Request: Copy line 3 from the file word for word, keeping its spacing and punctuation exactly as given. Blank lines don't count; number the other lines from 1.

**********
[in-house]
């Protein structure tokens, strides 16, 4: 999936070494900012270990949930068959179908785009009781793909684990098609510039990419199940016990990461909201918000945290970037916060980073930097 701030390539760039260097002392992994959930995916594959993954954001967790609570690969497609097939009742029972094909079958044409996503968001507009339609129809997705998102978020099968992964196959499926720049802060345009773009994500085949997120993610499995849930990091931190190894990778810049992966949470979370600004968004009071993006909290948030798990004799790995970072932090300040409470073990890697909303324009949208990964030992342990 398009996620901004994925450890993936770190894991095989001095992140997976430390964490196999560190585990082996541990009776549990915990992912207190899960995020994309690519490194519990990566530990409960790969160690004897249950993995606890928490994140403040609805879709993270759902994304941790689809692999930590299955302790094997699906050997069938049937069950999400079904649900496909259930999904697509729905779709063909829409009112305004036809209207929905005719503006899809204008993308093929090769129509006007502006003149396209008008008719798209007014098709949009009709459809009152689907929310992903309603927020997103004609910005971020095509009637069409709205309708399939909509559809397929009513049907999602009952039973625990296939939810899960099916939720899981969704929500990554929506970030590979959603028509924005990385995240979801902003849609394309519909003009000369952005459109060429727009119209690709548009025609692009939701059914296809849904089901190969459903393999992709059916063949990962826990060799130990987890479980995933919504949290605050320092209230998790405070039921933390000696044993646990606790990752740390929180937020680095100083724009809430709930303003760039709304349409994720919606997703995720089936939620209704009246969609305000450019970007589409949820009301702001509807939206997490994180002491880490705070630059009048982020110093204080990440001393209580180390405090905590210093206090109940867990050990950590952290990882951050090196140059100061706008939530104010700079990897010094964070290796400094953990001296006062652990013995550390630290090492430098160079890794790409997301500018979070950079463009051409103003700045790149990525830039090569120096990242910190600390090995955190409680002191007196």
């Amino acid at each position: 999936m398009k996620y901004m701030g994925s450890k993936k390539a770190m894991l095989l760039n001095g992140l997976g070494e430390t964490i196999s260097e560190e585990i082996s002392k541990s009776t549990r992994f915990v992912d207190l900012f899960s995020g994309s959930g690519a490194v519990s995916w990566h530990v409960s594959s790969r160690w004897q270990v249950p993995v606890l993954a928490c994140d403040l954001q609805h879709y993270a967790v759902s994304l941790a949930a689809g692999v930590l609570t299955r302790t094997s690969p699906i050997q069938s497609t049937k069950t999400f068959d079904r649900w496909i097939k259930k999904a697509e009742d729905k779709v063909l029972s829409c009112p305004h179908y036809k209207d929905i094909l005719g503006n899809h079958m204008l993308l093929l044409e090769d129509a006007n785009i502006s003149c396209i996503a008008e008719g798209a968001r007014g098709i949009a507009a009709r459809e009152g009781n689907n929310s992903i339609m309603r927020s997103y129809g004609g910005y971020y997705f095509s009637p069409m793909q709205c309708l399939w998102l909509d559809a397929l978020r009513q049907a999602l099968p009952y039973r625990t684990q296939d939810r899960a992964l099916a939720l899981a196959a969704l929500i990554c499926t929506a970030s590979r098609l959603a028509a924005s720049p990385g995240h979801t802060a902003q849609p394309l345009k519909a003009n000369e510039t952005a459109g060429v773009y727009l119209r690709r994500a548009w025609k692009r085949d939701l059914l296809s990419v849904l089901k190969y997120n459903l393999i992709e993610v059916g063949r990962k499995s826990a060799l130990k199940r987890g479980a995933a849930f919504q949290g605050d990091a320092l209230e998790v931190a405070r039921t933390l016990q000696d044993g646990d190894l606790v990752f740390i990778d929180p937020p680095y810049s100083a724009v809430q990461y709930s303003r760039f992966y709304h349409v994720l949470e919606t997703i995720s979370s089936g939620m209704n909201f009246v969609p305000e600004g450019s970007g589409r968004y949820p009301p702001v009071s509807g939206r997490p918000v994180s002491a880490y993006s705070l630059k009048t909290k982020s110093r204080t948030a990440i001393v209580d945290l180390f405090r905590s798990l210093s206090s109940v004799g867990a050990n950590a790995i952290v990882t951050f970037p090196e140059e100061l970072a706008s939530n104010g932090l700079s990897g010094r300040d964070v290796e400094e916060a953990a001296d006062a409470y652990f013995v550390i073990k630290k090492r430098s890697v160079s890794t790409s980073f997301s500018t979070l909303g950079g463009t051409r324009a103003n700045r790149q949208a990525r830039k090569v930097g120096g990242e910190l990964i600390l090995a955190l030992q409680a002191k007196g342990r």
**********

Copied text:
């Amino acid at each position: 999936m398009k996620y901004m701030g994925s450890k993936k390539a770190m894991l095989l760039n001095g992140l997976g070494e430390t964490i196999s260097e560190e585990i082996s002392k541990s009776t549990r992994f915990v992912d207190l900012f899960s995020g994309s959930g690519a490194v519990s995916w990566h530990v409960s594959s790969r160690w004897q270990v249950p993995v606890l993954a928490c994140d403040l954001q609805h879709y993270a967790v759902s994304l941790a949930a689809g692999v930590l609570t299955r302790t094997s690969p699906i050997q069938s497609t049937k069950t999400f068959d079904r649900w496909i097939k259930k999904a697509e009742d729905k779709v063909l029972s829409c009112p305004h179908y036809k209207d929905i094909l005719g503006n899809h079958m204008l993308l093929l044409e090769d129509a006007n785009i502006s003149c396209i996503a008008e008719g798209a968001r007014g098709i949009a507009a009709r459809e009152g009781n689907n929310s992903i339609m309603r927020s997103y129809g004609g910005y971020y997705f095509s009637p069409m793909q709205c309708l399939w998102l909509d559809a397929l978020r009513q049907a999602l099968p009952y039973r625990t684990q296939d939810r899960a992964l099916a939720l899981a196959a969704l929500i990554c499926t929506a970030s590979r098609l959603a028509a924005s720049p990385g995240h979801t802060a902003q849609p394309l345009k519909a003009n000369e510039t952005a459109g060429v773009y727009l119209r690709r994500a548009w025609k692009r085949d939701l059914l296809s990419v849904l089901k190969y997120n459903l393999i992709e993610v059916g063949r990962k499995s826990a060799l130990k199940r987890g479980a995933a849930f919504q949290g605050d990091a320092l209230e998790v931190a405070r039921t933390l016990q000696d044993g646990d190894l606790v990752f740390i990778d929180p937020p680095y810049s100083a724009v809430q990461y709930s303003r760039f992966y709304h349409v994720l949470e919606t997703i995720s979370s089936g939620m209704n909201f009246v969609p305000e600004g450019s970007g589409r968004y949820p009301p702001v009071s509807g939206r997490p918000v994180s002491a880490y993006s705070l630059k009048t909290k982020s110093r204080t948030a990440i001393v209580d945290l180390f405090r905590s798990l210093s206090s109940v004799g867990a050990n950590a790995i952290v990882t951050f970037p090196e140059e100061l970072a706008s939530n104010g932090l700079s990897g010094r300040d964070v290796e400094e916060a953990a001296d006062a409470y652990f013995v550390i073990k630290k090492r430098s890697v160079s890794t790409s980073f997301s500018t979070l909303g950079g463009t051409r324009a103003n700045r790149q949208a990525r830039k090569v930097g120096g990242e910190l990964i600390l090995a955190l030992q409680a002191k007196g342990r």